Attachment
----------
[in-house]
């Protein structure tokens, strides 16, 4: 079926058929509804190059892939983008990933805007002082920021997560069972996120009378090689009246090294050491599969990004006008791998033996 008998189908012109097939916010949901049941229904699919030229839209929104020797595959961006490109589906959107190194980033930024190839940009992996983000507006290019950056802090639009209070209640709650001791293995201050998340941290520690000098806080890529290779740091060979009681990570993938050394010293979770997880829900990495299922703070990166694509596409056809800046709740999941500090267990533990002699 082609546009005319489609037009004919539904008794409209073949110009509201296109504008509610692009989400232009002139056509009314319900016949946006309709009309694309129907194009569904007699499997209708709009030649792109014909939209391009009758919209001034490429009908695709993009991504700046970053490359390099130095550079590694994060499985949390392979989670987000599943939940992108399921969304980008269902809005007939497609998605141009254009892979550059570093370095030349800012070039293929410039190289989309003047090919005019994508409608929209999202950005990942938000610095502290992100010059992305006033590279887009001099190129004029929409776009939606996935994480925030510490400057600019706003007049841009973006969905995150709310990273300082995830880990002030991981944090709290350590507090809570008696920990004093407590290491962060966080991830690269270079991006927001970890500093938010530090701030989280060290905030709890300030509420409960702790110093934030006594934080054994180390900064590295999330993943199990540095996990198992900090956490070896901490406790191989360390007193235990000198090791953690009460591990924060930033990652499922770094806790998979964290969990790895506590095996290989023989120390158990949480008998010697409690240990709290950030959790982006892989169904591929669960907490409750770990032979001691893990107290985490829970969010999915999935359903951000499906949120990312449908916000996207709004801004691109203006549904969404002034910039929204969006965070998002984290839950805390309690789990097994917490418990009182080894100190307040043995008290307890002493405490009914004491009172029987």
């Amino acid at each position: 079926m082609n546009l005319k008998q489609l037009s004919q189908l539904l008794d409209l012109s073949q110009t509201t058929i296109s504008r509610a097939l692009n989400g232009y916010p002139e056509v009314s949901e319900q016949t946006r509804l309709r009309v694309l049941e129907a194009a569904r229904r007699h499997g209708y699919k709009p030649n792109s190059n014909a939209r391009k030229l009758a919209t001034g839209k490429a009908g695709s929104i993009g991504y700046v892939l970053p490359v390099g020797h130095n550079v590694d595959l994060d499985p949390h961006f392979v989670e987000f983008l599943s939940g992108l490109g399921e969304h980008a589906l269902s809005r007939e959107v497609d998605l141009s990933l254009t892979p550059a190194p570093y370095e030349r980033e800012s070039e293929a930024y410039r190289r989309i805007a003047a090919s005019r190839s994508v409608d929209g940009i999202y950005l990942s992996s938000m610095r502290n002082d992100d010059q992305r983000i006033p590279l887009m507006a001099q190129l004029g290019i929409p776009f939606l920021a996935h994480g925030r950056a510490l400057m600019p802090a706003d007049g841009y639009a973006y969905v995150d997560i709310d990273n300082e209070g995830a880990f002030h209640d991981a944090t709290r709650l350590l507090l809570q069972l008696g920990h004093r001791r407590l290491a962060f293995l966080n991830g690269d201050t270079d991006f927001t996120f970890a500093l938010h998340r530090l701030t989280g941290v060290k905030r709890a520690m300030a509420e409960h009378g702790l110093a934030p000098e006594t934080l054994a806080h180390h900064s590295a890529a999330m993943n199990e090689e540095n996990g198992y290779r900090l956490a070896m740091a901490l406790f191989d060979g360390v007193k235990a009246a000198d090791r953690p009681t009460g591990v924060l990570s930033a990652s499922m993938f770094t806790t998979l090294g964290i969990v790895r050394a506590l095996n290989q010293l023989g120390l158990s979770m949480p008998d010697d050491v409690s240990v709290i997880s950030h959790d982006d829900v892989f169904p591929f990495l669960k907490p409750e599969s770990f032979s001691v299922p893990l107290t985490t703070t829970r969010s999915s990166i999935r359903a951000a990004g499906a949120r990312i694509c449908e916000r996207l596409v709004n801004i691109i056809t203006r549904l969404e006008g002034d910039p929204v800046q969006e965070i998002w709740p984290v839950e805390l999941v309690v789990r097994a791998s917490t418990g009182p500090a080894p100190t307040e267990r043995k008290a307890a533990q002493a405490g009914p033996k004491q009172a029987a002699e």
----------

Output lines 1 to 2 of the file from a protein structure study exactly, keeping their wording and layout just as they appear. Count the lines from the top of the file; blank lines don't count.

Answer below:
[in-house]
């Protein structure tokens, strides 16, 4: 079926058929509804190059892939983008990933805007002082920021997560069972996120009378090689009246090294050491599969990004006008791998033996 008998189908012109097939916010949901049941229904699919030229839209929104020797595959961006490109589906959107190194980033930024190839940009992996983000507006290019950056802090639009209070209640709650001791293995201050998340941290520690000098806080890529290779740091060979009681990570993938050394010293979770997880829900990495299922703070990166694509596409056809800046709740999941500090267990533990002699 082609546009005319489609037009004919539904008794409209073949110009509201296109504008509610692009989400232009002139056509009314319900016949946006309709009309694309129907194009569904007699499997209708709009030649792109014909939209391009009758919209001034490429009908695709993009991504700046970053490359390099130095550079590694994060499985949390392979989670987000599943939940992108399921969304980008269902809005007939497609998605141009254009892979550059570093370095030349800012070039293929410039190289989309003047090919005019994508409608929209999202950005990942938000610095502290992100010059992305006033590279887009001099190129004029929409776009939606996935994480925030510490400057600019706003007049841009973006969905995150709310990273300082995830880990002030991981944090709290350590507090809570008696920990004093407590290491962060966080991830690269270079991006927001970890500093938010530090701030989280060290905030709890300030509420409960702790110093934030006594934080054994180390900064590295999330993943199990540095996990198992900090956490070896901490406790191989360390007193235990000198090791953690009460591990924060930033990652499922770094806790998979964290969990790895506590095996290989023989120390158990949480008998010697409690240990709290950030959790982006892989169904591929669960907490409750770990032979001691893990107290985490829970969010999915999935359903951000499906949120990312449908916000996207709004801004691109203006549904969404002034910039929204969006965070998002984290839950805390309690789990097994917490418990009182080894100190307040043995008290307890002493405490009914004491009172029987």